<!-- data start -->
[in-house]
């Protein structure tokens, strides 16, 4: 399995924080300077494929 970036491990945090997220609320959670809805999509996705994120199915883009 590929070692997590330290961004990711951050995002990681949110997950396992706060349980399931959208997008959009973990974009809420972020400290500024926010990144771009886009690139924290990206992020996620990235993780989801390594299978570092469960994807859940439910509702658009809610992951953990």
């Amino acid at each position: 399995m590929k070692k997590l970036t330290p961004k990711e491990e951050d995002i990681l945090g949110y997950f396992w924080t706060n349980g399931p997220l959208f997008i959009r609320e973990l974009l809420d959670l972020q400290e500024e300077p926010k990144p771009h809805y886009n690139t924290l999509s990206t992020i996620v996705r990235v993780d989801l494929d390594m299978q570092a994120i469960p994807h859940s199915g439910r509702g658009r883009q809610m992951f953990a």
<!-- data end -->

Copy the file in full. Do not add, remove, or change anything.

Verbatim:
[in-house]
């Protein structure tokens, strides 16, 4: 399995924080300077494929 970036491990945090997220609320959670809805999509996705994120199915883009 590929070692997590330290961004990711951050995002990681949110997950396992706060349980399931959208997008959009973990974009809420972020400290500024926010990144771009886009690139924290990206992020996620990235993780989801390594299978570092469960994807859940439910509702658009809610992951953990």
């Amino acid at each position: 399995m590929k070692k997590l970036t330290p961004k990711e491990e951050d995002i990681l945090g949110y997950f396992w924080t706060n349980g399931p997220l959208f997008i959009r609320e973990l974009l809420d959670l972020q400290e500024e300077p926010k990144p771009h809805y886009n690139t924290l999509s990206t992020i996620v996705r990235v993780d989801l494929d390594m299978q570092a994120i469960p994807h859940s199915g439910r509702g658009r883009q809610m992951f953990a």